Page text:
Anxiety and Gambling

The National Institute of Mental Health reports that more than 19% of the U.S. adult population suffers from an anxiety disorder. The number is so large because there are a half-dozen designated anxiety disorders. You can reference the comprehensive list here. The intent of today’s article is to instead draw your attention to the most common among them – generalized anxiety disorder (GAD). The Anxiety and Depression Association of America states that GAD affects over 3% of adults, which equates nearly 7 million people.

The causes of GAD are more nuanced than with other disorders such as PTSD. Experts suggest that the following are likely causation factors:

  • History of GAD in one’s family (GAD is thought to be hereditary)
  • History of stressful or traumatic experiences (i.e. domestic violence, child abuse, bullying, etc.)
  • Chronic (often painful) long-term health condition/s
  • History of substance abuse
  • Environmental stress
  • Hormonal imbalance

It is certainly possible to live a complete and fulfilling life with GAD. Professional counseling, meditation, healthy lifestyle choices, and even a change of vocation and relationship status (where applicable) can clear the way to enjoy all the world has to offer without “worry” hanging over your head. That being said, there are two related activities that you must not seek supposed pleasure from; casino gaming and sports betting. Anxiety and gambling are a bad mix that could hinder your desire for a healthy state of mind. What’s the connection? Why should gambling be avoided if you have GAD? Let’s review.

Why Individuals Who Struggle with Generalized Anxiety Disorder Should Avoid Gambling

Confirmed Association Between Anxiety and Gambling Disorder

Anxiety and Gambling

Whether due to people seeking relief from the symptoms of GAD (listed below) by immersing themselves in casino gaming or sports betting, or there is another connection, it has indeed been confirmed that GAD and gambling disorder (GD) are cooccurring mental/behavioral health conditions. Studies on community samples have found the lifetime prevalence for GAD among problem gamblers to be between 11.2 and 16.6%. This is significantly larger than the 3% prevalence of GAD in America’s general population. This data alone suggests that anxiety and gambling make bad bedfellows. But there’s more.

Can Aggravate Symptoms of GAD

Anxiety and Gambling

The symptoms of generalized anxiety disorder include (but are not exclusive to) the following:

  • Constant worry and inability to relax
  • Insomnia and poor sleeping habits
  • Chronic fatigue
  • Muscle tenseness
  • Chronic headaches
  • Constant sweating (even hot flashes)
  • Trembling and twitching
  • Shortness of breath
  • Nausea
  • Frequent urination (aka “anxious peeing”)
  • Loss of concentration and focus
  • Compromised decision making ability
  • Easily startled
  • Anger and irritability

It’s a long list, isn’t it? Sufferers of GAD want to do all that they can to keep symptoms from manifesting and disrupting their life at any given moment. This is why casino gaming or sports betting as an “escape” is a bad idea, as people who have a problematic relationship with gambling experience some of the very same symptoms. Cooccurring symptoms of GAD and GD include insomnia, chronic fatigue, compromised cognitive function, anger, and irritability. All of these may be aggravated when someone with GAD develops a compulsive gambling habit. And ironically (for the intent of today’s feature) anxiety itself is a symptom of gambling disorder. Lastly, we must address that research has found an association between generalized anxiety disorder and suicide attempts. Connect that finding to these startling gambling suicide statistics and you can see why anxiety and gambling should not be in the same proverbial room.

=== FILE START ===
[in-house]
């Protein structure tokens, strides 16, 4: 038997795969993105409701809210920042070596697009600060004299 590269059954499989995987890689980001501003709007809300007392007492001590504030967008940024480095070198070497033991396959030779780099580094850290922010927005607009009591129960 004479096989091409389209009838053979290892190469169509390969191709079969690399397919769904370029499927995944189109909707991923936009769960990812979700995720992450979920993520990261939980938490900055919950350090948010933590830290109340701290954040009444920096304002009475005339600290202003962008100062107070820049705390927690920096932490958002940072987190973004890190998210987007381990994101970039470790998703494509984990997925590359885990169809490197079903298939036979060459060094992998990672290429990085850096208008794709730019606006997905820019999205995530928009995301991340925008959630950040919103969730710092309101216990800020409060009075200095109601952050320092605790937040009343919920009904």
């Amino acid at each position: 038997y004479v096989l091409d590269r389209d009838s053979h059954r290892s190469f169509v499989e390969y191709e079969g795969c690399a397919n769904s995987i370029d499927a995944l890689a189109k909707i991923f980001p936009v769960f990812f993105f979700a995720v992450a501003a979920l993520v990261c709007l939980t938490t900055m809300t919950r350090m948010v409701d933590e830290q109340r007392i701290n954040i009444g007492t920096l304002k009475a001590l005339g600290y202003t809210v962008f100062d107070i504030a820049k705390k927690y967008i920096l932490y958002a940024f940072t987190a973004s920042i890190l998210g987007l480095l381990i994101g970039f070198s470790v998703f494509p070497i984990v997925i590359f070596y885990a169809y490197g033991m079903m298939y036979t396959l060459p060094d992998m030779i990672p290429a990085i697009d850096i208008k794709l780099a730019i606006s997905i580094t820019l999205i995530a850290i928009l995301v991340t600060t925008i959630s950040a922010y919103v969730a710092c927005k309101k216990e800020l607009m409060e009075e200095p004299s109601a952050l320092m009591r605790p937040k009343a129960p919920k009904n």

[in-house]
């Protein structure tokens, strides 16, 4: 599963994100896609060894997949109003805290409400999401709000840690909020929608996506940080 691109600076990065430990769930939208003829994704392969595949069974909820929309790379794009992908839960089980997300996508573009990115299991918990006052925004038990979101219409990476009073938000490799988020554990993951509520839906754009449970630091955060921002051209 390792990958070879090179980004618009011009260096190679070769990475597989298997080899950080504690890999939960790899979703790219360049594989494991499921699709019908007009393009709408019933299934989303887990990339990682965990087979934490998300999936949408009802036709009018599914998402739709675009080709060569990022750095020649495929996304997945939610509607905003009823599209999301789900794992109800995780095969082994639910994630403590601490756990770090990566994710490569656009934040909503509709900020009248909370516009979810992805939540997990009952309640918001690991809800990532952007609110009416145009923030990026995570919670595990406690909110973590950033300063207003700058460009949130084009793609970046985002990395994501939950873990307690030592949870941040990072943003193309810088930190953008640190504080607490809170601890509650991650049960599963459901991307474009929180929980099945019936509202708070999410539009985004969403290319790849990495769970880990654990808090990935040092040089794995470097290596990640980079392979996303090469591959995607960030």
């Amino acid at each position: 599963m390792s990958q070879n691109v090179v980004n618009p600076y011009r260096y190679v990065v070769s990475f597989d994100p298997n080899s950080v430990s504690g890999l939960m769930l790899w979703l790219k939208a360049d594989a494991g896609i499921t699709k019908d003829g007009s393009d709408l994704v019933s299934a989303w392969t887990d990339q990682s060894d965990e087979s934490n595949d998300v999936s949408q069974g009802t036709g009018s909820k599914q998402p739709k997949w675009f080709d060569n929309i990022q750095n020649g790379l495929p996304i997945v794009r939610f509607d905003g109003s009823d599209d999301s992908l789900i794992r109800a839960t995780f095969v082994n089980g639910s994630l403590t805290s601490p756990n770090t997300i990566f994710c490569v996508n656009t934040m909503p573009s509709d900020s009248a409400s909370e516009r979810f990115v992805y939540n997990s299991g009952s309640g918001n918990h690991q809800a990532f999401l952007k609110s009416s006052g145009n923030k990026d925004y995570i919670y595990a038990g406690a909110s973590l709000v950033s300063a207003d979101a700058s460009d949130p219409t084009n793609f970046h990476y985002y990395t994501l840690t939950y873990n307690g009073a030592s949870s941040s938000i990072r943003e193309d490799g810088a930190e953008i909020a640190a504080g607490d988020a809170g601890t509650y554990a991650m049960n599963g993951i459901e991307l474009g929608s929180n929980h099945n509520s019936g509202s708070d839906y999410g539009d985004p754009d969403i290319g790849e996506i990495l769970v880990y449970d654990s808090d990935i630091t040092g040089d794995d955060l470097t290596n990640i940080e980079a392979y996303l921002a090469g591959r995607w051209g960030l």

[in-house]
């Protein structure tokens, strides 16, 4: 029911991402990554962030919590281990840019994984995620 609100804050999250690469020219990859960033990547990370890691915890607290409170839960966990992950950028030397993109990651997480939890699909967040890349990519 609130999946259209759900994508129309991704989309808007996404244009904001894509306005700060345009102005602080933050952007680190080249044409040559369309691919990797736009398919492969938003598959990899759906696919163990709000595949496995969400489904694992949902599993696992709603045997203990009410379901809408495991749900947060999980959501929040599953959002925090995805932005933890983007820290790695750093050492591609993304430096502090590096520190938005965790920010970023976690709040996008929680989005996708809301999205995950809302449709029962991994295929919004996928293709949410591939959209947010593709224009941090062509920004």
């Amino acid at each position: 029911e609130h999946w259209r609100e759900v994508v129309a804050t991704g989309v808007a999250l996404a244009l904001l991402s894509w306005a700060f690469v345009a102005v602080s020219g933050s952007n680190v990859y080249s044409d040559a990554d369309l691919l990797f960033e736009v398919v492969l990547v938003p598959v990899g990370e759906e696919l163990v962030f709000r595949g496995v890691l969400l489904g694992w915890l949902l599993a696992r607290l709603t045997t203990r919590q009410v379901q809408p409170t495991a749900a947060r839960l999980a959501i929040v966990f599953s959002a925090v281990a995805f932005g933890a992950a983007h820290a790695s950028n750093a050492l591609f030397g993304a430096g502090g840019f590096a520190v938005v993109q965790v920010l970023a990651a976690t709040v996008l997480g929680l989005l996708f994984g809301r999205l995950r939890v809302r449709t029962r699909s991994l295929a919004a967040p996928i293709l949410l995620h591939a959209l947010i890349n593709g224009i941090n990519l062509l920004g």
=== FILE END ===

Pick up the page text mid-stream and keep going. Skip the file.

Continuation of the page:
GAD and GD Cooccur with Other Mental Health Concerns

Generalized anxiety disorder and GD cooccur with other mental and behavioral health disorders. These include the following:

  • Attention deficit hyperactivity disorder (ADHD) 
  • Bipolar disorder
  • Depression
  • Obsessive compulsive disorder (OCD)
  • Post traumatic stress disorder (PTSD)
  • Social phobia
  • Substance abuse disorder

As mentioned in the introduction, GAD can be effectively managed with professional counseling (see below), meditation and relaxation techniques, and lifestyle changes. However, GAD management becomes more complicated when gambling disorder is piled on. Now consider how development of a GAD treatment strategy can be further challenged by the existence of one or more of the mental and behavioral health disorders. Simply put, don’t gamble with anxiety, figuratively and literally.

Kindbridge is America’s leading online support platform for problem gambling and cooccurring disorders such as generalized anxiety disorder. Our specialized therapists can provide you (or a loved one) with a customized treatment plan that other services are not qualified to provide. If you have mild-to-severe anxiety and are concerned about your relationship with gambling, reach out via the contacts provided below.

Let’s Talk About Your Anxiety and Relationship with Gambling

CALL +1 (877) 426-4258


Email [email protected]

Anxiety and Gambling